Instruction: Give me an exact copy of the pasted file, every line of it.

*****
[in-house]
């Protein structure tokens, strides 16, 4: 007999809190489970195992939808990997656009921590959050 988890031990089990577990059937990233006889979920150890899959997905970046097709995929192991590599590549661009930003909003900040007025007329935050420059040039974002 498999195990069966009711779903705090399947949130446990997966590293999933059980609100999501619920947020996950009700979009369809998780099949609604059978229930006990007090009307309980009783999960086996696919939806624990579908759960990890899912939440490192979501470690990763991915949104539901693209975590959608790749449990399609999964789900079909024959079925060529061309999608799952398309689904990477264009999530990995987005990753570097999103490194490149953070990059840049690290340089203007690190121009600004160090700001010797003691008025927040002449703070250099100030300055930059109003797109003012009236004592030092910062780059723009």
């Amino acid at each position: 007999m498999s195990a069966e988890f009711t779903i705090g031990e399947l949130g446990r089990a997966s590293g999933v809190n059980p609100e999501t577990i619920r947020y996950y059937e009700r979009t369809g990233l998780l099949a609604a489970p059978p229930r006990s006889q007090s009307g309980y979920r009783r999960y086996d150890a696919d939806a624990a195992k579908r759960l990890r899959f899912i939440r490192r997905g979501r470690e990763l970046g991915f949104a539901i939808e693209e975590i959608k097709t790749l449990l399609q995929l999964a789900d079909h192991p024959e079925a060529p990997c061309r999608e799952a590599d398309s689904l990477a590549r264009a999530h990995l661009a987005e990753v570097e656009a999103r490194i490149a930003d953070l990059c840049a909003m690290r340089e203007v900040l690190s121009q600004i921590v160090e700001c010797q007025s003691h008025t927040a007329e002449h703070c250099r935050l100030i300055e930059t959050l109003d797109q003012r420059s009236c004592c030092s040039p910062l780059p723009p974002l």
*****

[in-house]
């Protein structure tokens, strides 16, 4: 007999809190489970195992939808990997656009921590959050 988890031990089990577990059937990233006889979920150890899959997905970046097709995929192991590599590549661009930003909003900040007025007329935050420059040039974002 498999195990069966009711779903705090399947949130446990997966590293999933059980609100999501619920947020996950009700979009369809998780099949609604059978229930006990007090009307309980009783999960086996696919939806624990579908759960990890899912939440490192979501470690990763991915949104539901693209975590959608790749449990399609999964789900079909024959079925060529061309999608799952398309689904990477264009999530990995987005990753570097999103490194490149953070990059840049690290340089203007690190121009600004160090700001010797003691008025927040002449703070250099100030300055930059109003797109003012009236004592030092910062780059723009």
């Amino acid at each position: 007999m498999s195990a069966e988890f009711t779903i705090g031990e399947l949130g446990r089990a997966s590293g999933v809190n059980p609100e999501t577990i619920r947020y996950y059937e009700r979009t369809g990233l998780l099949a609604a489970p059978p229930r006990s006889q007090s009307g309980y979920r009783r999960y086996d150890a696919d939806a624990a195992k579908r759960l990890r899959f899912i939440r490192r997905g979501r470690e990763l970046g991915f949104a539901i939808e693209e975590i959608k097709t790749l449990l399609q995929l999964a789900d079909h192991p024959e079925a060529p990997c061309r999608e799952a590599d398309s689904l990477a590549r264009a999530h990995l661009a987005e990753v570097e656009a999103r490194i490149a930003d953070l990059c840049a909003m690290r340089e203007v900040l690190s121009q600004i921590v160090e700001c010797q007025s003691h008025t927040a007329e002449h703070c250099r935050l100030i300055e930059t959050l109003d797109q003012r420059s009236c004592c030092s040039p910062l780059p723009p974002l």